The nation of Israel was a union of the Universal and Redemptive rules of God on earth, but as we saw last week, the nation’s disobedience and indifference resulted in a termination of that union when God’s Shekinah glory departed from the Temple.
This does not cancel God’s promise that one day the two kingdoms will be perfectly united, but important for how this impacts understanding of our current situation as the NT church is the fact that this union has not yet taken place. Christ’s first coming qualified him as the perfect King/Priest and accomplished the means of redeeming a people who would comprise the citizenship of the Universal redemptive Kingdom, but Christ’s first coming never brings with it the same union of the civil and redemptive that existed in Israel’s kingdom. Christ preached this kingdom while he is on earth, and he promised that it will come. But this concrete, literal kingdom that unites the Universal common kingdom with the Redemptive kingdom, according to Christ in John 18:36 “is not of this world”—that union is not a present reality. It will happen only after Jesus comes again, when “the kingdom of the world”—that is, the common kingdom—“will becomes the kingdom of our Lord and of his Christ” (Rev 11:15).
In other words, since the united universal redemptive kingdom will not again be established on earth until after the Second Coming of Jesus Christ, the union of socio-cultural spheres and the redemptive sphere will not take place until that future kingdom. Presently, the two kingdoms exist separately from one another; one day in the future, these two kingdoms will be united into one kingdom. When that kingdom comes, God will fully redeem his people, the Second Adam with take his place as the perfect King/Priest over all creation, he will fully unite the Universal kingdom with the Redemptive kingdom, and in fact he will restore all of creation (Isa 65:17, 21–25). Michael Vlach summarizes the future union of the two kingdoms well: “When the ultimate Mediator, Jesus, successfully reigns over the earth, the mediatorial kingdom will be brought into conformity with God’s universal kingdom (see 1 Cor 15:24, 28). And God’s will on earth will be done as it is in heaven (see Matt 6:10).”1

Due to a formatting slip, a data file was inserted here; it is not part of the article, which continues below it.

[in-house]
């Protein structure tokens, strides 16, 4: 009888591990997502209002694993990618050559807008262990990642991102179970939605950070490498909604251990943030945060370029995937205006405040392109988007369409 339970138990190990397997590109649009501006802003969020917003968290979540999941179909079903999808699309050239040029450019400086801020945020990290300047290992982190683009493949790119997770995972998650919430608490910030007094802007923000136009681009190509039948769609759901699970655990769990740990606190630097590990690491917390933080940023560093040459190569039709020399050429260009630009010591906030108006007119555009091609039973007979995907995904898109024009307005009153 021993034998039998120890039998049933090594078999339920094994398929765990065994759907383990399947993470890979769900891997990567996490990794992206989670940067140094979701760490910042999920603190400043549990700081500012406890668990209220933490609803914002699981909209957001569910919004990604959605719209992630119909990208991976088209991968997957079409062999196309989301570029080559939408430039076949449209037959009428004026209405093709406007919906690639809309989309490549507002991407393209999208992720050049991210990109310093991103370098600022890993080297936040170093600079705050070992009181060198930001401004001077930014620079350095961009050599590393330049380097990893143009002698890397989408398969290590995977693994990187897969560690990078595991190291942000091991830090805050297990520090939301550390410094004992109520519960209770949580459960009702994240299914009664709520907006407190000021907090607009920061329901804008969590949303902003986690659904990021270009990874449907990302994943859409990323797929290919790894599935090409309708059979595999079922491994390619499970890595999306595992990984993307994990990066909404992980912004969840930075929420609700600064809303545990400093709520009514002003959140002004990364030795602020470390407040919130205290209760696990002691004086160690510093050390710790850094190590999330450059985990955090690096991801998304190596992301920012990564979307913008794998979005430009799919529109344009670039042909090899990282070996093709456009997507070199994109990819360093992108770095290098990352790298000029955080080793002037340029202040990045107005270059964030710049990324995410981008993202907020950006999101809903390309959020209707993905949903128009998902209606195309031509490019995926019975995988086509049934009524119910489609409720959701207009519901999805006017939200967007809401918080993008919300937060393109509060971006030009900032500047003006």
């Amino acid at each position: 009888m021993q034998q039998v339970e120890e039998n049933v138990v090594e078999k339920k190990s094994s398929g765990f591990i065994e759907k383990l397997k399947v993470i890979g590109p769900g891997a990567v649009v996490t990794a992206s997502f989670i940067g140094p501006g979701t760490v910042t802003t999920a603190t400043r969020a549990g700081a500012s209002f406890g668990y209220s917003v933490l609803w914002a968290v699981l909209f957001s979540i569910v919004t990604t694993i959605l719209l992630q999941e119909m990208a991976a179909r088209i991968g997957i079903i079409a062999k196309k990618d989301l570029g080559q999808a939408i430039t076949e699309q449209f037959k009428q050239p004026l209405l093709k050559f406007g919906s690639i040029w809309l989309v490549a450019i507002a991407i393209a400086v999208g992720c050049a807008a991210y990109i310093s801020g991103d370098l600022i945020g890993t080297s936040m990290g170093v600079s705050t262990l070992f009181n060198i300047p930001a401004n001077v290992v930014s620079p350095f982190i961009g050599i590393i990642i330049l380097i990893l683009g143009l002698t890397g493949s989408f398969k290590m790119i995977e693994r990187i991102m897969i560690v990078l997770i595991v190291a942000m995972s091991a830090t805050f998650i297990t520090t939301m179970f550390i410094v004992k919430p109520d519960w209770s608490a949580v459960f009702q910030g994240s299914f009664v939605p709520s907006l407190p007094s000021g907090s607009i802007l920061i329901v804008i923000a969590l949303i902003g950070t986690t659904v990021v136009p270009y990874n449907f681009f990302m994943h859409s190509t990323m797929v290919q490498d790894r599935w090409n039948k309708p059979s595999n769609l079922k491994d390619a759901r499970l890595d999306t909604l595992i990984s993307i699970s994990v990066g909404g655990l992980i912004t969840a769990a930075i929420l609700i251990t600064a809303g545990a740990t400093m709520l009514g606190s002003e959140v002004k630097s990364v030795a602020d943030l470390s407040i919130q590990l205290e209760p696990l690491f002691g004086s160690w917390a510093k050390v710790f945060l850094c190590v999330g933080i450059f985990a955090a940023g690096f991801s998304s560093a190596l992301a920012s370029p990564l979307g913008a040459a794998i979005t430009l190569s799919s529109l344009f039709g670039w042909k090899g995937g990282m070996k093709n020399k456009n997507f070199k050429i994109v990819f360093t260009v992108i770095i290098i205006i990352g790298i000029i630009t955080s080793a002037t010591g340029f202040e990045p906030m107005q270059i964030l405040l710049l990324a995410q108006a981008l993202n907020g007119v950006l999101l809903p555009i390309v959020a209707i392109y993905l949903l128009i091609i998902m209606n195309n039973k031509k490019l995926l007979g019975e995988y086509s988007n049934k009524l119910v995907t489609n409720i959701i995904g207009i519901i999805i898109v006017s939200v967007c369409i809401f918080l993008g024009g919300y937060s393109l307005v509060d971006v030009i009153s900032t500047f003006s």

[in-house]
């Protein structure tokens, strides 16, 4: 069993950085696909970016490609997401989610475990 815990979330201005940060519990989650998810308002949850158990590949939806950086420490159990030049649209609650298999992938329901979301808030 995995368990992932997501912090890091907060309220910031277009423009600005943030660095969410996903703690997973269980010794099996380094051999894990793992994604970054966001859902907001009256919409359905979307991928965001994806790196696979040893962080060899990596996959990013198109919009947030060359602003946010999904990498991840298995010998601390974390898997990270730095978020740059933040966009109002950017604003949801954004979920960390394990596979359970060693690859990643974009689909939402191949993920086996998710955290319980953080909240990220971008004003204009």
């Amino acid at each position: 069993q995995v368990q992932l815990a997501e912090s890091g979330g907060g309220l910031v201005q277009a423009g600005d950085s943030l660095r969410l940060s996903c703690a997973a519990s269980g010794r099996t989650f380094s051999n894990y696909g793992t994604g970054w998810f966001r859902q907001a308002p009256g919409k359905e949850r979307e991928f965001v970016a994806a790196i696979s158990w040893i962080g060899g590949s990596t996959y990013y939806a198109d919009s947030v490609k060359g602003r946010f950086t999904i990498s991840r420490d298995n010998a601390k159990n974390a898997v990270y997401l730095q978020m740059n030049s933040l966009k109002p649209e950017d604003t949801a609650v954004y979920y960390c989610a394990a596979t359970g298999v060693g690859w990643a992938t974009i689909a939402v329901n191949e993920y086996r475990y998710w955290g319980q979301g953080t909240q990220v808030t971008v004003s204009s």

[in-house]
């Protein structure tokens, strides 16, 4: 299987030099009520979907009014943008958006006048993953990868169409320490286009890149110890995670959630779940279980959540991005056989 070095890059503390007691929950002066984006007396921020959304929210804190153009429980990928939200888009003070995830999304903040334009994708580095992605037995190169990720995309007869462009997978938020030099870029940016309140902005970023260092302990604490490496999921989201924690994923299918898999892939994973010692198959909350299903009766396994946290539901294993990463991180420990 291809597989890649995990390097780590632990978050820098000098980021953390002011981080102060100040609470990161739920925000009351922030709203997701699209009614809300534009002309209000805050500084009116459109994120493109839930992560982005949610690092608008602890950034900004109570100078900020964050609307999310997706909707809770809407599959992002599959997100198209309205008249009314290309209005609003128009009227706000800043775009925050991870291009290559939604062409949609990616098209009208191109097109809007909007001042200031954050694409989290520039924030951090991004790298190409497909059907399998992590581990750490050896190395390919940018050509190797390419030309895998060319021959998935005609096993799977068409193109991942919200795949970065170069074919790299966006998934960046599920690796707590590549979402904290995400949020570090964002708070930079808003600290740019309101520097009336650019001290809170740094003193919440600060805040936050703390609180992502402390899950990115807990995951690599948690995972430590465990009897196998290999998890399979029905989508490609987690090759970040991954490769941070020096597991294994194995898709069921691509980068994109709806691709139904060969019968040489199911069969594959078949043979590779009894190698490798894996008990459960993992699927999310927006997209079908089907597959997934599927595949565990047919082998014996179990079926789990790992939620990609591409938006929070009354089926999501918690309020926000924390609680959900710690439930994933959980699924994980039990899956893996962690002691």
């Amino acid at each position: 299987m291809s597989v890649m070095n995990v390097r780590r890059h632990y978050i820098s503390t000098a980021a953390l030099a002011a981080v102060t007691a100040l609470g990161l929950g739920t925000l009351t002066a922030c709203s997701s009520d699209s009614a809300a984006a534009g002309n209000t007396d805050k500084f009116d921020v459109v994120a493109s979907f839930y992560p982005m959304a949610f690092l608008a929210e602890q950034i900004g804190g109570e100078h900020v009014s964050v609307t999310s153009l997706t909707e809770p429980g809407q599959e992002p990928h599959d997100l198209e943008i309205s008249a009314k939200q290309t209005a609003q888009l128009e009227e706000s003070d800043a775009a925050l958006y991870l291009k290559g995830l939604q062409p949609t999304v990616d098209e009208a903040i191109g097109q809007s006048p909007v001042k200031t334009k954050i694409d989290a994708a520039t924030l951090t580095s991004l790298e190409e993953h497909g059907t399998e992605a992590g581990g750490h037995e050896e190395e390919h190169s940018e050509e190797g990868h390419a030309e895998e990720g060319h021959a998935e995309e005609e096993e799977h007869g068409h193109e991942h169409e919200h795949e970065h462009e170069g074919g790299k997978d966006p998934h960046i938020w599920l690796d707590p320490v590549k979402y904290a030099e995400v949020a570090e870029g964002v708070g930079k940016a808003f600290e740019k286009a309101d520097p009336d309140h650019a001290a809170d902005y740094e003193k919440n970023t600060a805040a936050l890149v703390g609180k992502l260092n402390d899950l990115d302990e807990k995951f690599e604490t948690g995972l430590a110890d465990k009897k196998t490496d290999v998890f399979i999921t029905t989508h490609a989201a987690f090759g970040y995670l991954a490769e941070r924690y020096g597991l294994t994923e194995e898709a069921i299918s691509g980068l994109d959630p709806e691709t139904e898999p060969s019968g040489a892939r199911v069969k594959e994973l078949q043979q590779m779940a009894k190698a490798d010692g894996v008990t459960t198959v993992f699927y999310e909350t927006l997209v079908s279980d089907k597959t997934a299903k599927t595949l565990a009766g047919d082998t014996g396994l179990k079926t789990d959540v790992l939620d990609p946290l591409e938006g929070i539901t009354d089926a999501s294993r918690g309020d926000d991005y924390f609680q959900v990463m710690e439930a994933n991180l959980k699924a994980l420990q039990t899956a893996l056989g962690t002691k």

It is important to note at this juncture that, although the particular way I have described this theology of the two kingdoms may reflect my own dispensational understanding of the future millennial kingdom, this theology of the two kingdoms is not limited to dispensationalism. What I have been describing here is very similar to Augustine’s City of God and City of Man, Martin Luther’s doctrine of the two kingdoms, John Calvin’s teaching of the two governments of God, and even Abraham Kuyper’s theology of sphere sovereignty. Likewise, although in the minority within evangelicalism, this theology continues to be taught today in some Reformed circles, mostly within the Orthodox Presbyterian Church and Westminster Seminary in California and the writings of men like David VanDrunen, Michael Horton, D. G. Hart, and Carl Trueman. Traditional dispensational thought is one form of two kingdom theology, but it is not the only form. This is why, by the way, early fundamentalists were a union of dispensational premillennialists and Two Kingdom Covenantal Amillennialists. The biggest difference between these two versions of two kingdom theology is that the dispensational version sees the establishment of the united kingdom to take place in a literal 1,000 year reign of Christ on this earth with national Israel having a central role, while the Reformed version sees it as taking place in the New Heavens and Earth. Both, however, hold that these two kingdoms will not be united until Jesus comes again.
This view stands in stark contrast to what Moore correctly called the “evangelical consensus.” That view, sometimes called cultural transformationalism, Neo-Kuyperianism, or Neo-Calvinism, emphasizes an “already/not yet” inaugurated eschatology, which understands the NT church to be “an initial manifestation” of the united kingdom, thus giving the church a present mandate participate in God’s plan to redeem all things.
Thus, the first important tenet of a biblical philosophy of cultural engagement is recognition that God works differently in sovereignly ruling over all things through human institutions on the one hand, and in his redemptive rule over his chosen people during this present age. No union between the two will exist until Jesus comes again.
- Vlach, He Will Reign Forever, 56. [↩]